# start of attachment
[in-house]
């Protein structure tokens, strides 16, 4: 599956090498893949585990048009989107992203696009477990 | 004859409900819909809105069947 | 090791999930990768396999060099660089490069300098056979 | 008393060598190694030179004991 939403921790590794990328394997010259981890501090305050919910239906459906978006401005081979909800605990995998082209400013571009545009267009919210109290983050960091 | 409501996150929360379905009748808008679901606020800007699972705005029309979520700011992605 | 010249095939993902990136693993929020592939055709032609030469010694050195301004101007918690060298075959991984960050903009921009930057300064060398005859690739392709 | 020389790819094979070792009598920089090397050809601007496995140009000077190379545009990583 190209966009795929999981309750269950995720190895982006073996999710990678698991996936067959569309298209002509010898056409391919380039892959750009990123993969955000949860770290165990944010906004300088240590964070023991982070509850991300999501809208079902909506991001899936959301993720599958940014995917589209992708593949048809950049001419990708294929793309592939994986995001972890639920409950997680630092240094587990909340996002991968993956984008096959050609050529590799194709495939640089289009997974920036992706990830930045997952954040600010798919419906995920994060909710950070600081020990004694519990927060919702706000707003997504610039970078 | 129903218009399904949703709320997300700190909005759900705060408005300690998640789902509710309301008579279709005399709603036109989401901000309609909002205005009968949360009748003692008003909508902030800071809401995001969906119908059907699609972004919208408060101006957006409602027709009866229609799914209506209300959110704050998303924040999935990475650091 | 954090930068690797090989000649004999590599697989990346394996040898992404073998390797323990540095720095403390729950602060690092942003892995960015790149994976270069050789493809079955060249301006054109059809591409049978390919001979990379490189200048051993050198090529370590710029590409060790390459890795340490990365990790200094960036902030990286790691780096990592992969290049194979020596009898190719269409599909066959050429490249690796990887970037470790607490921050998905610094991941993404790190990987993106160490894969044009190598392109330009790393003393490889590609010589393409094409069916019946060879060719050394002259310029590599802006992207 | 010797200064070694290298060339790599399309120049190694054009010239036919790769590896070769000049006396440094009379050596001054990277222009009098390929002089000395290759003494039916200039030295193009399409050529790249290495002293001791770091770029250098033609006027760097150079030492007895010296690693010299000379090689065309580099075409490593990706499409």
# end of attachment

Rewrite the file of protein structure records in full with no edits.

[in-house]
């Protein structure tokens, strides 16, 4: 599956090498893949585990048009989107992203696009477990 | 004859409900819909809105069947 | 090791999930990768396999060099660089490069300098056979 | 008393060598190694030179004991 939403921790590794990328394997010259981890501090305050919910239906459906978006401005081979909800605990995998082209400013571009545009267009919210109290983050960091 | 409501996150929360379905009748808008679901606020800007699972705005029309979520700011992605 | 010249095939993902990136693993929020592939055709032609030469010694050195301004101007918690060298075959991984960050903009921009930057300064060398005859690739392709 | 020389790819094979070792009598920089090397050809601007496995140009000077190379545009990583 190209966009795929999981309750269950995720190895982006073996999710990678698991996936067959569309298209002509010898056409391919380039892959750009990123993969955000949860770290165990944010906004300088240590964070023991982070509850991300999501809208079902909506991001899936959301993720599958940014995917589209992708593949048809950049001419990708294929793309592939994986995001972890639920409950997680630092240094587990909340996002991968993956984008096959050609050529590799194709495939640089289009997974920036992706990830930045997952954040600010798919419906995920994060909710950070600081020990004694519990927060919702706000707003997504610039970078 | 129903218009399904949703709320997300700190909005759900705060408005300690998640789902509710309301008579279709005399709603036109989401901000309609909002205005009968949360009748003692008003909508902030800071809401995001969906119908059907699609972004919208408060101006957006409602027709009866229609799914209506209300959110704050998303924040999935990475650091 | 954090930068690797090989000649004999590599697989990346394996040898992404073998390797323990540095720095403390729950602060690092942003892995960015790149994976270069050789493809079955060249301006054109059809591409049978390919001979990379490189200048051993050198090529370590710029590409060790390459890795340490990365990790200094960036902030990286790691780096990592992969290049194979020596009898190719269409599909066959050429490249690796990887970037470790607490921050998905610094991941993404790190990987993106160490894969044009190598392109330009790393003393490889590609010589393409094409069916019946060879060719050394002259310029590599802006992207 | 010797200064070694290298060339790599399309120049190694054009010239036919790769590896070769000049006396440094009379050596001054990277222009009098390929002089000395290759003494039916200039030295193009399409050529790249290495002293001791770091770029250098033609006027760097150079030492007895010296690693010299000379090689065309580099075409490593990706499409």